Participants at an AARP/National Consumer League panel called on federal regulators from the US Labor Department, Treasury Department, and the Securities and Exchange Commission to work together when combating elder financial fraud.
North Carolina deputy securities administrator David Massey said not only must federal regulators from the different departments identify common interests and ways to work together, but also they must examine all regulatory gaps. He cited the fact that the 1996 National Securities Markets Improvement Act limits state regulatory authority over certain private offerings (Rule 506 offerings under Regulation D of the 1933 Securities Act).
Meantime, senior policy advisor Jeff Cruz encouraged the different federal arms to work together to combat fraud related to 401K retirement plans. He says that the recent change from benefit pension plans that were professionally managed to defined contribution plans is making retirees and seniors more vulnerable to financial fraud. He also recommended that the Department of Labor audit 401K plans.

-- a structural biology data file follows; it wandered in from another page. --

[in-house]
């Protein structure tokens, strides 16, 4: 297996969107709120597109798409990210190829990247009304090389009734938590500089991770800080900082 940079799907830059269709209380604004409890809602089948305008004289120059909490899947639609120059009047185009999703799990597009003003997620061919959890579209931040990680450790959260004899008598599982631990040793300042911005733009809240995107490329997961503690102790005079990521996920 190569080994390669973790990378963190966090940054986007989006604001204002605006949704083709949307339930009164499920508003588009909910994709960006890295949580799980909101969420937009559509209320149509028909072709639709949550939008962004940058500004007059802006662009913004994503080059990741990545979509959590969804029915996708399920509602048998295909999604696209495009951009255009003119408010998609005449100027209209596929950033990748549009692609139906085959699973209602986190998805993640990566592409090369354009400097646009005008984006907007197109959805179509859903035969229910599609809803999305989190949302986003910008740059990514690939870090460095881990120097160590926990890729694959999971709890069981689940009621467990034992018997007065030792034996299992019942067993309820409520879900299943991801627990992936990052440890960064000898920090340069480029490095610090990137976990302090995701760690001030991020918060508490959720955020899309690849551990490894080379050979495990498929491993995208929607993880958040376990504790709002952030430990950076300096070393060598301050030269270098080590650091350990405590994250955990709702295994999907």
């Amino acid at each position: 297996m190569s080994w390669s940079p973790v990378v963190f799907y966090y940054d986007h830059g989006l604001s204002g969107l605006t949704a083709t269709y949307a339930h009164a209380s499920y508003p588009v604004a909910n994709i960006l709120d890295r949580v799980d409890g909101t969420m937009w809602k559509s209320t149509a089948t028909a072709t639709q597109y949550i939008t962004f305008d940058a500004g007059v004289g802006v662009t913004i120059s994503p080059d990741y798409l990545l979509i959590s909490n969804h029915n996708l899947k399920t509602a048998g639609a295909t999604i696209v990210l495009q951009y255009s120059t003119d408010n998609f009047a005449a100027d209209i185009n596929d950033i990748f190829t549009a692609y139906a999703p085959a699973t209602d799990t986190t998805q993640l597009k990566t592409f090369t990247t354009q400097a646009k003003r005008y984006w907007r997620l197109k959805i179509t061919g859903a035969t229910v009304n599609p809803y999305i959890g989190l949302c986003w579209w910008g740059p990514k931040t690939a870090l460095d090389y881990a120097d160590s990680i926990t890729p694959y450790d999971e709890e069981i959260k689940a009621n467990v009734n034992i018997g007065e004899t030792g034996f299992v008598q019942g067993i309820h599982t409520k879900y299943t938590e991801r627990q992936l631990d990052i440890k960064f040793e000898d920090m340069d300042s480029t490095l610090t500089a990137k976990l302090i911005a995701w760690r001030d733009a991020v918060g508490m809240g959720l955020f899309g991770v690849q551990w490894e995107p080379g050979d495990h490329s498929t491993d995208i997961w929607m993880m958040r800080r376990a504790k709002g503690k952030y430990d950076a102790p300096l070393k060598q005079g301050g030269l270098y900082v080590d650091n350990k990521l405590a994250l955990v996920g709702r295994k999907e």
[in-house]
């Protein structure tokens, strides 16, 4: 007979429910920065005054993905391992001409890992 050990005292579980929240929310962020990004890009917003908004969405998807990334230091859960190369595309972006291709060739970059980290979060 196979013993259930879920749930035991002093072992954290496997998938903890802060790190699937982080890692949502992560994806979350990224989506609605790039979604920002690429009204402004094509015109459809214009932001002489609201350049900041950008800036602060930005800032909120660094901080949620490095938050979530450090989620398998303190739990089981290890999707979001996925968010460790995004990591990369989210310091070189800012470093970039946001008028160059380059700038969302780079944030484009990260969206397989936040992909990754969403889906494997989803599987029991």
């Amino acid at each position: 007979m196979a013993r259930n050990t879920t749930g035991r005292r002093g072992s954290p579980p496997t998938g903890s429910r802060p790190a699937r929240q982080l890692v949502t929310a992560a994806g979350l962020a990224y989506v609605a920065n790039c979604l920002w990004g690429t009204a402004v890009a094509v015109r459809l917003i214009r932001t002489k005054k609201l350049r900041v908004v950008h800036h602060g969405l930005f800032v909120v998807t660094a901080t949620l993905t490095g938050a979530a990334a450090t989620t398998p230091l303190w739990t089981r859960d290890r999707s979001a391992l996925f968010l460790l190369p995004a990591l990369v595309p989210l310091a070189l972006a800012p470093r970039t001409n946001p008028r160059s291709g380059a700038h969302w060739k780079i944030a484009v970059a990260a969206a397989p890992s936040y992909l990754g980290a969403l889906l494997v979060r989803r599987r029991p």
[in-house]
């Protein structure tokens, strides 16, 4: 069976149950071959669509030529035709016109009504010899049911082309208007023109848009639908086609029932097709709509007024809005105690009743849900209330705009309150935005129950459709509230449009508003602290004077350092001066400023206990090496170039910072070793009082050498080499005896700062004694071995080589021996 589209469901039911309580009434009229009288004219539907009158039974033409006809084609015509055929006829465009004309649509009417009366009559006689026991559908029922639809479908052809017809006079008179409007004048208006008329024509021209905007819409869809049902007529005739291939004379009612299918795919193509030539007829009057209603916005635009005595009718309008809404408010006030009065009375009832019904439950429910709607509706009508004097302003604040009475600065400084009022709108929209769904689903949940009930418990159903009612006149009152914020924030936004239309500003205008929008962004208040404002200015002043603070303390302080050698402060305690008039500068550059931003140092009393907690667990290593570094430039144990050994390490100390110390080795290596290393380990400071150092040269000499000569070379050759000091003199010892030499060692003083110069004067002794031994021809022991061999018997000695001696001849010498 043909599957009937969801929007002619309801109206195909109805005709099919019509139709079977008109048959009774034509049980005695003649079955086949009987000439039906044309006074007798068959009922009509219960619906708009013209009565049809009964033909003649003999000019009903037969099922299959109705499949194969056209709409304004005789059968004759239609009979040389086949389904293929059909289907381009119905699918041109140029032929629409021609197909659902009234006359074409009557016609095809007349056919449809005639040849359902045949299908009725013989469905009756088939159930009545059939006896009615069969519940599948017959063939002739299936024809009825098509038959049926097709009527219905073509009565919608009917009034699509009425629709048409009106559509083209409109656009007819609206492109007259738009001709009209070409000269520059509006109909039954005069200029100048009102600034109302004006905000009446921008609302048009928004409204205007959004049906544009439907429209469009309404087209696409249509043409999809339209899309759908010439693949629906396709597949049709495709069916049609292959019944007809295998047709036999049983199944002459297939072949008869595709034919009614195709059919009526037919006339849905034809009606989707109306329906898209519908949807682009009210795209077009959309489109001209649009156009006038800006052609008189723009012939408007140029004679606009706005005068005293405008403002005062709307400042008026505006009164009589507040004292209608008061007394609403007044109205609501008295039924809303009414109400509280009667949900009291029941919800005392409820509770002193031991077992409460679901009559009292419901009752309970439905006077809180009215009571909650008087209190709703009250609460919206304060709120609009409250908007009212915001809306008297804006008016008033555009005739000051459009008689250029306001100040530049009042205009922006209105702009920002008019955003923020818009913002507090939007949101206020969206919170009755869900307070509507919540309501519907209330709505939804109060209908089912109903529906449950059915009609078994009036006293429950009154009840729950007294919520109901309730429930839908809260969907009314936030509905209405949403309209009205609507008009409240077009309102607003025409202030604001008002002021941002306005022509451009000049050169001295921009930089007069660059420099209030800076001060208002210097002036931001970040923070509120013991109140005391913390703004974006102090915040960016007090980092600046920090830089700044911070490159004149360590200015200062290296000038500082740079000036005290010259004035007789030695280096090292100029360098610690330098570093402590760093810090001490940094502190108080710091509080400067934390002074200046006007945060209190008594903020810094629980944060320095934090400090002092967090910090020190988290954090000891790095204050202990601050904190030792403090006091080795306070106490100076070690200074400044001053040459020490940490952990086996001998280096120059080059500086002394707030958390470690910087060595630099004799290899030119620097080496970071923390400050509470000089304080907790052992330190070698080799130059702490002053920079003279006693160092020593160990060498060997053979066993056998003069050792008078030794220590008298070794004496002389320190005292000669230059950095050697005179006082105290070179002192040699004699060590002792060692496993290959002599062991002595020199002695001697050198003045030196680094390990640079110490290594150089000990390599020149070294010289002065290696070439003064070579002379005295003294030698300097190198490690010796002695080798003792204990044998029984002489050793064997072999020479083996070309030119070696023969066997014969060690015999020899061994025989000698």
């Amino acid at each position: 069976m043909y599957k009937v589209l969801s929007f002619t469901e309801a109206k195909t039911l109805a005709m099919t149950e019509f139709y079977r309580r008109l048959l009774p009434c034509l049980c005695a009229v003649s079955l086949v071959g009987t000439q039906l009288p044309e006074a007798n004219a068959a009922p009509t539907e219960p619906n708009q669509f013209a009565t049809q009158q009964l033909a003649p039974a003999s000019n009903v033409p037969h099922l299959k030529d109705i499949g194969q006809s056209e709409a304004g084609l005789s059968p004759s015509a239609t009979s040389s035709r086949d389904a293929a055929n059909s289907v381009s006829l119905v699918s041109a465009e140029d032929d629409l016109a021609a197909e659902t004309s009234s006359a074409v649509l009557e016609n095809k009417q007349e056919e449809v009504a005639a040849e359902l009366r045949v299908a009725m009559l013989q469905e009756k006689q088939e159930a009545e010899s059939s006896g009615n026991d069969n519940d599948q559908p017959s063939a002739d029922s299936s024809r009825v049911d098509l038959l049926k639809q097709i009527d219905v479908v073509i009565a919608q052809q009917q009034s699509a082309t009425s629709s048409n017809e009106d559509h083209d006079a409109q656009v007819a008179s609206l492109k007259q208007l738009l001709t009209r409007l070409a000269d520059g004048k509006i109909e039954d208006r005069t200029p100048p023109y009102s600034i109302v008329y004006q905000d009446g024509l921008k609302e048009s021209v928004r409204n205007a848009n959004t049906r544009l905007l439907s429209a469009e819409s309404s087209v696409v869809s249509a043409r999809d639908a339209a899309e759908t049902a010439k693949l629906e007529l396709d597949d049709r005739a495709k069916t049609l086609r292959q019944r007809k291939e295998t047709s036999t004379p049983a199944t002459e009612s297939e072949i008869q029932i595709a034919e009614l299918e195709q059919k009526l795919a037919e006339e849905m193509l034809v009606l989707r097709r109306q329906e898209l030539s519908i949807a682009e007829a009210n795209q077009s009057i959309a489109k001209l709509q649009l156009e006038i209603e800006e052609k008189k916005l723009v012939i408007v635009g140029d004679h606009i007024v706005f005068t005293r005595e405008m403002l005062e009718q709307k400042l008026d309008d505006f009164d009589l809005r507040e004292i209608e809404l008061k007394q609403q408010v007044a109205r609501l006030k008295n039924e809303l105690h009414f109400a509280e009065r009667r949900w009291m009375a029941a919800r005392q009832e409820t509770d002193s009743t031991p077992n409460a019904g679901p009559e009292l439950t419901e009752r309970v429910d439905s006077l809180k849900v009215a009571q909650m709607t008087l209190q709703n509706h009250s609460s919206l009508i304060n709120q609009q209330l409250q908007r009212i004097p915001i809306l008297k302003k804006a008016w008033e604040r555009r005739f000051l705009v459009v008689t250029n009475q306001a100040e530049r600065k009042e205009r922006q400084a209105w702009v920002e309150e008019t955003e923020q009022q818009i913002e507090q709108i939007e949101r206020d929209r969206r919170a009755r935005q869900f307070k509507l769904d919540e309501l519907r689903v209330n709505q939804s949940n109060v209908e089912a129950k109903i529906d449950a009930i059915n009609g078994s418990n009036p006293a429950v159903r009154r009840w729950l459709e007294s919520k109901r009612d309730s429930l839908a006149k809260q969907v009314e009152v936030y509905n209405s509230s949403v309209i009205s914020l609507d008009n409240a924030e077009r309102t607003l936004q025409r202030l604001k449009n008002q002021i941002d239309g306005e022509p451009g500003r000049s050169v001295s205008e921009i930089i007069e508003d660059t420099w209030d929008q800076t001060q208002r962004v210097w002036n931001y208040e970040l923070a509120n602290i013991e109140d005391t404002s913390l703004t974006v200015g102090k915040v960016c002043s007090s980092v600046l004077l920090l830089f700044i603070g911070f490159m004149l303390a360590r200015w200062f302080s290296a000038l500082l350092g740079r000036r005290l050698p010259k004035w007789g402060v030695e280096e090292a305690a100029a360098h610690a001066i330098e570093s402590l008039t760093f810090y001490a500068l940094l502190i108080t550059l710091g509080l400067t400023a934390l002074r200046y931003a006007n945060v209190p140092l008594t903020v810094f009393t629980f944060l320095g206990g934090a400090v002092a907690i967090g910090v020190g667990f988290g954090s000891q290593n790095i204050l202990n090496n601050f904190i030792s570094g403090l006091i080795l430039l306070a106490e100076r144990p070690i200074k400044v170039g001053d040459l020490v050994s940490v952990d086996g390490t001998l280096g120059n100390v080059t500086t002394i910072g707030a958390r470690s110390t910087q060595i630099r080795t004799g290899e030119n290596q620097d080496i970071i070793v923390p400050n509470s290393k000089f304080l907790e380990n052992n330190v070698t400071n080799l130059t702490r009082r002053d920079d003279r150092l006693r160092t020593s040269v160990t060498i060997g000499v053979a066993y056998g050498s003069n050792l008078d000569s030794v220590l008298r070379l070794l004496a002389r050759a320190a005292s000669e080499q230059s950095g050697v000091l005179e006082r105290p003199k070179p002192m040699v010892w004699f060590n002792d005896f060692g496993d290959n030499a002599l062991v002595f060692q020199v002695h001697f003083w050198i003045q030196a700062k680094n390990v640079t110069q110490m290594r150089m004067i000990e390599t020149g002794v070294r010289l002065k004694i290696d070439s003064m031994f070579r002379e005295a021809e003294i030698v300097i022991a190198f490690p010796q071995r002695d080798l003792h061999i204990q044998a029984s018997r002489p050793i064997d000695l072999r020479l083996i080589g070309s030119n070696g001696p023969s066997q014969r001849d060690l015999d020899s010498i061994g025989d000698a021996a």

Cruz and a number of senators have introduced two bills to protect older investors from fraud: S. 1661 and S. 906 have been called the 2009 Senior Investment Protection Act. The bills would require US states to adopt National Association of Insurance Commissioners and NASAA rules on senior certifications and professional designations use.
NASAA’s model rule has been adopted by 18 states. The NAIC rule has been adopted by 17 states.
Senior Financial Fraud
Protecting elderly investors from becoming the victim of financial fraud is extremely important. Our stockbroker fraud lawyers are committed to helping our senior investor clients recoup their losses.
Related Web Resources: